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March 6, 2016 7:28 am

Report Shows ‘Growing Internal Divisions’ Among Anti-Israel Activists on Campus and Other Good News

avatar by Andrew Pessin

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ICC Fall 2015 report. Photo: ICC website.

ICC Fall 2015 report. Photo: ICC website.

A report released last month analyzing American campus trends concerning Israel, contains several surprising and important results.

Perhaps the most important point in the “Fall 2015 Campus Trends Report,” produced by Israel on Campus Coalition (ICC), is that there are signs of growing internal fractures within the anti-Israel camp.

In a section called “Divisions in the Anti-Israel Movement,” for example, the report observes that “a growing minority of Students for Justice in Palestine (SJP) activists identified divestment as a distraction,” and “disputed the effectiveness of the Boycott, Divestment and Sanctions (BDS) campaign against Israel.” Indeed, not a single university has heeded the BDS call and actually divested, even where its student government passed a BDS resolution, and a growing number of states and even the federal government have, in recent months, been passing anti-BDS legislation.

The report continues:

In December … SJP New York City published an article urging students to divert support for divestment resolutions to community outreach efforts, arguing that ‘near exclusive focus on BDS’ had prevented efforts to secure the downfall of Zionism and a ‘liberated Palestine.’ The Palestinian Students Campaign for the Academic Boycott of Israel responded … with harsh criticism, describing the article as damaging to Palestinian solidarity efforts.

As a result of these internal disputes, according to a section called “Emerging Anti-Israel Trends,” anti-Israel activists are starting to diversify their strategies. For example, SJP and its allies are actively making alliances with other popular campus protest movements and advocacy groups, such as Black Lives Matter, LGBQ and women’s rights groups.

“Having enjoyed relatively limited success in securing passage of BDS resolutions …” the report notes, “a frustrated and opportunistic SJP has inserted anti-Israel language into the public demonstrations and grievance platforms of these campus agitators.”

The anti-Israel groups are also now investing energy into holding large public rallies and demonstrations; interrupting pro-Israel events; and engaging with surrounding communities to turn them against Israel.

While Israel supporters must still keep a close eye on these changing strategies, overall this appears to be quite good news for the pro-Israel community, as it shows the anti-Israel campus movement is perhaps declining from its honeymoon phase.

One other piece of good news in the report, and somewhat surprising, is that despite what the media perhaps suggest, pro-Israel activity on campus actually outruns anti-Israel activity, and by a significant margin.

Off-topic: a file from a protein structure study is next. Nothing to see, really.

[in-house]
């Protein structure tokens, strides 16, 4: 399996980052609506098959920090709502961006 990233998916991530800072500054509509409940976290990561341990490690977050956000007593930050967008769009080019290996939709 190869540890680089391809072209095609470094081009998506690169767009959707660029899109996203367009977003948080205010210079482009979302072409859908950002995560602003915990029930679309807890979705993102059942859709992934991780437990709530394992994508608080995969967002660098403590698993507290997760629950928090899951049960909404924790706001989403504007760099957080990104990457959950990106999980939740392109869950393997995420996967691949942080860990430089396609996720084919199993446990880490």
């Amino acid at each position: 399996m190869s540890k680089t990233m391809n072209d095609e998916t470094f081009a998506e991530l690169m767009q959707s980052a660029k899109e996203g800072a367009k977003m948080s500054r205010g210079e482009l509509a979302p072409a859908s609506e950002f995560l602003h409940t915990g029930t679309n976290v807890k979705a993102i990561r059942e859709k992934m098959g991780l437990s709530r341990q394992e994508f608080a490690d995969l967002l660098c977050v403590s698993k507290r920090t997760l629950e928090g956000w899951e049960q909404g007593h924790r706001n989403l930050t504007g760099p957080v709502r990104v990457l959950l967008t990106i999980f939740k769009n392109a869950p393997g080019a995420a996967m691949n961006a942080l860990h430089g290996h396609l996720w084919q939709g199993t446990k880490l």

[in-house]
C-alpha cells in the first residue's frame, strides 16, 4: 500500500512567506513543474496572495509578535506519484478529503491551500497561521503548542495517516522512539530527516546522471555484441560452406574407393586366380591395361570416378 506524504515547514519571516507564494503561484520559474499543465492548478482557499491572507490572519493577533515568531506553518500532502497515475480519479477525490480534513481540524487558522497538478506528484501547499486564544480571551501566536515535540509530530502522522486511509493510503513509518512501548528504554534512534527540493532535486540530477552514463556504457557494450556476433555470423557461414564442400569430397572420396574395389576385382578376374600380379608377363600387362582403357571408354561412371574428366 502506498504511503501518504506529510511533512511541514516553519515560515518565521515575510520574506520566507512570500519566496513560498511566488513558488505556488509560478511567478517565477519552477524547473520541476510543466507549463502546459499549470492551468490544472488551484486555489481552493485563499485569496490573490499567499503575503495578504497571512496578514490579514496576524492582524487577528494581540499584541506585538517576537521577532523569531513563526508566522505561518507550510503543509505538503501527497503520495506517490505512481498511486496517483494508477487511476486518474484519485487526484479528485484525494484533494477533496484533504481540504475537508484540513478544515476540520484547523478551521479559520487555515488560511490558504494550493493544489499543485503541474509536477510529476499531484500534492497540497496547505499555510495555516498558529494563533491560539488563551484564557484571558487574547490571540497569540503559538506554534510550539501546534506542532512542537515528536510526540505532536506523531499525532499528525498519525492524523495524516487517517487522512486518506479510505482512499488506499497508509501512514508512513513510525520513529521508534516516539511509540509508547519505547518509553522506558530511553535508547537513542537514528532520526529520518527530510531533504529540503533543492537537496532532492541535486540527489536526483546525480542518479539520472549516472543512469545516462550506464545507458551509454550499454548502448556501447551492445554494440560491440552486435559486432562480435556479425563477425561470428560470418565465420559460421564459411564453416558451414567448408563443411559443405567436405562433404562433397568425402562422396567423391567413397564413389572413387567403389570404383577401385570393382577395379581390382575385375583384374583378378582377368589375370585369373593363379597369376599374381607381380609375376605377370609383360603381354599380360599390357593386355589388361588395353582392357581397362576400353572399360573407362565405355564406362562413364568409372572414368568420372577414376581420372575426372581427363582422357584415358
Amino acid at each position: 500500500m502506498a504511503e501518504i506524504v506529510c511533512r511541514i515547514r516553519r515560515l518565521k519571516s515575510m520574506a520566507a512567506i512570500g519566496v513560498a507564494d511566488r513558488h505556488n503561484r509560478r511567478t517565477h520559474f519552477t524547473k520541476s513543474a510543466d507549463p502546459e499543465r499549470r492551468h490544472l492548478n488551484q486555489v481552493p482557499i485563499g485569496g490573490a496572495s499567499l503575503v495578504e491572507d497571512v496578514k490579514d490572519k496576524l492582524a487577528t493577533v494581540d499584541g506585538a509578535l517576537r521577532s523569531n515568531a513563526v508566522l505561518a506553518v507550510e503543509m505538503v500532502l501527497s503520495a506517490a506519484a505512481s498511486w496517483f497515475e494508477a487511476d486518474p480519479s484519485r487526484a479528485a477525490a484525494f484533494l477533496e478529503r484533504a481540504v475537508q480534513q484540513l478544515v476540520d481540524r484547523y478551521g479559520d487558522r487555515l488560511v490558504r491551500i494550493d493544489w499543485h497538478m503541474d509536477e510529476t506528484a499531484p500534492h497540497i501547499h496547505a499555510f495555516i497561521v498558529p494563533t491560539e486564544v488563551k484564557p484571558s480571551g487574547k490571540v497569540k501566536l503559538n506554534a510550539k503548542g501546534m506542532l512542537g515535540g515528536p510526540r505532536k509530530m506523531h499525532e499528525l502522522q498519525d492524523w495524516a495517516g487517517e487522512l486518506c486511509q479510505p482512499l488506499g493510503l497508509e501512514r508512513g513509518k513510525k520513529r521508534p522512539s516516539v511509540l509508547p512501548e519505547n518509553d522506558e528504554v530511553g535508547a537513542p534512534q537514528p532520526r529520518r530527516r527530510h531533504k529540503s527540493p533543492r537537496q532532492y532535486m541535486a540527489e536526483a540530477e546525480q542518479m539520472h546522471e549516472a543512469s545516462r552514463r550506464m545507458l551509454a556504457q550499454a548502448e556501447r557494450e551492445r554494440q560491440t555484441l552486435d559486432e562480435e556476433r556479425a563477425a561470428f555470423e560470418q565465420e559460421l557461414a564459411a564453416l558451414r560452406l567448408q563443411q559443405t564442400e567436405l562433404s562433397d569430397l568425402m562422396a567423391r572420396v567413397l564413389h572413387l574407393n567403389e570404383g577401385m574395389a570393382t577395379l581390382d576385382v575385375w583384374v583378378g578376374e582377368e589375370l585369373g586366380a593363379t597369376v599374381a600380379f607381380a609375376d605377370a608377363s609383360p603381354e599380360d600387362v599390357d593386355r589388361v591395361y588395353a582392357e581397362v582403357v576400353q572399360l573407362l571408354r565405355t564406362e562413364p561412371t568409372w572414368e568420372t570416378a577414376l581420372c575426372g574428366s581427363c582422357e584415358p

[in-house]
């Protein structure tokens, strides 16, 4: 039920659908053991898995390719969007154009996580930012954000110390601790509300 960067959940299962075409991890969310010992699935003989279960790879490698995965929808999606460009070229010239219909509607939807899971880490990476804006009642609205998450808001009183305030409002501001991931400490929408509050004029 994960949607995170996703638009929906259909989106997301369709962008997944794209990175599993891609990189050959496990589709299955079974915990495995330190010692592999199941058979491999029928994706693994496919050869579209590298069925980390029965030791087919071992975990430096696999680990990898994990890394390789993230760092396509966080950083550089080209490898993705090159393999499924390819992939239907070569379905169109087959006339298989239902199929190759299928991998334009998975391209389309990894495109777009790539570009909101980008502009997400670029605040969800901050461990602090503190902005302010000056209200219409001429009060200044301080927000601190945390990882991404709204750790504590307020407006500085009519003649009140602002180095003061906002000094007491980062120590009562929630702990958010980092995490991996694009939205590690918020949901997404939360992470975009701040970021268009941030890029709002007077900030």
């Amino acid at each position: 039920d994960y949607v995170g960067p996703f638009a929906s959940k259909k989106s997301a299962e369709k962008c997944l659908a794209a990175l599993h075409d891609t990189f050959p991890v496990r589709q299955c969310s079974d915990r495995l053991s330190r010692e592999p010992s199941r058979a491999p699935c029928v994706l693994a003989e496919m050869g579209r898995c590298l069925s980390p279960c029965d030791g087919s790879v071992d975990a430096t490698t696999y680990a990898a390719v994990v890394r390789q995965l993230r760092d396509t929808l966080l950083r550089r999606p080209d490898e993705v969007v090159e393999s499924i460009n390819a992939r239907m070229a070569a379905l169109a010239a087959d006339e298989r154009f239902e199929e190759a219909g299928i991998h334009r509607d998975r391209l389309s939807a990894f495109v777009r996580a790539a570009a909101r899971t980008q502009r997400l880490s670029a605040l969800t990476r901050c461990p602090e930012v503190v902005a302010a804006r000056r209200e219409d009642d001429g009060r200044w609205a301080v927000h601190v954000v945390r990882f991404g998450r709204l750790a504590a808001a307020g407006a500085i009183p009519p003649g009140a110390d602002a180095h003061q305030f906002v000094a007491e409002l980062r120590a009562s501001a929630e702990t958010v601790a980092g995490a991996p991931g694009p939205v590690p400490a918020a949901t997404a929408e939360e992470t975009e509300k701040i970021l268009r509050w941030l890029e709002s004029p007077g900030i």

In the past two calendar years, for example, the report documents 1,408 total anti-Israel events across 159 campuses (in 2014) and 162 campuses (in 2015), while there were 3,388 pro-Israel events across 163 campuses (in 2014) and 193 campuses (in 2015). Focusing just on campus lectures and speakers, in those same two years, campuses hosted 435 anti-Israel speakers, while hosting 796 pro-Israel speakers.

Noah Pollak, executive director of the Emergency Committee for Israel, shared some thoughts with The Algemeiner about the report and about trends in the campus BDS movement, an issue he has worked on for the past two years.

“Radical political movements,” Pollak said,

often follow a similar trajectory. For years they operate in obscurity, slowly building, organizing and growing through trial and error. Then they burst into the open and experience a thrilling period of rapid growth and notoriety. Their enemies are caught off guard and unprepared, and their activists feel strong, confident and on the winning side of history. Crucially, the radicals start to believe, emotionally and intellectually, that their victory is inevitable. But then the victories do not come. The enemy not only does not surrender, but reorganizes, rearms, and counterattacks – and then it dawns on the radicals they are in for a long, bloody fight. What is likely occurring in the ranks of the BDS movement is the beginning of this phase, and the accompanying internal debate about strategy.

Pollak continued:

There’s another dynamic at work in the campus BDS movement that will begin to erode internal morale. BDS, like many radical movements, is comprised of a handful of senior activists who understand the real strategy and goals of the cause, the long-term delegitimization of Israel and a much greater number of younger, less sophisticated activists who believe their work will quickly force universities to divest from Israel. At some point it begins to dawn on the younger cohort that their dream is not going to come true, and a measure of disillusionment starts to set in. Given the contrast in the past few years between the intensity and confidence of BDS activism and the absence of concrete victories, it wouldn’t be surprising if precisely this dynamic is setting in. But there is one big caveat, of course. The benefit for the BDS movement of using campuses as their battlefield is that every fall, a fresh supply of dupes arrives on campus.

The Israel on Campus Coalition (ICC) is a national organization whose aim is to strengthen the pro-Israel movement on campus, offering numerous resources toward that end, such as grants, fellowships and research. It produces its reports on campus trends every year.

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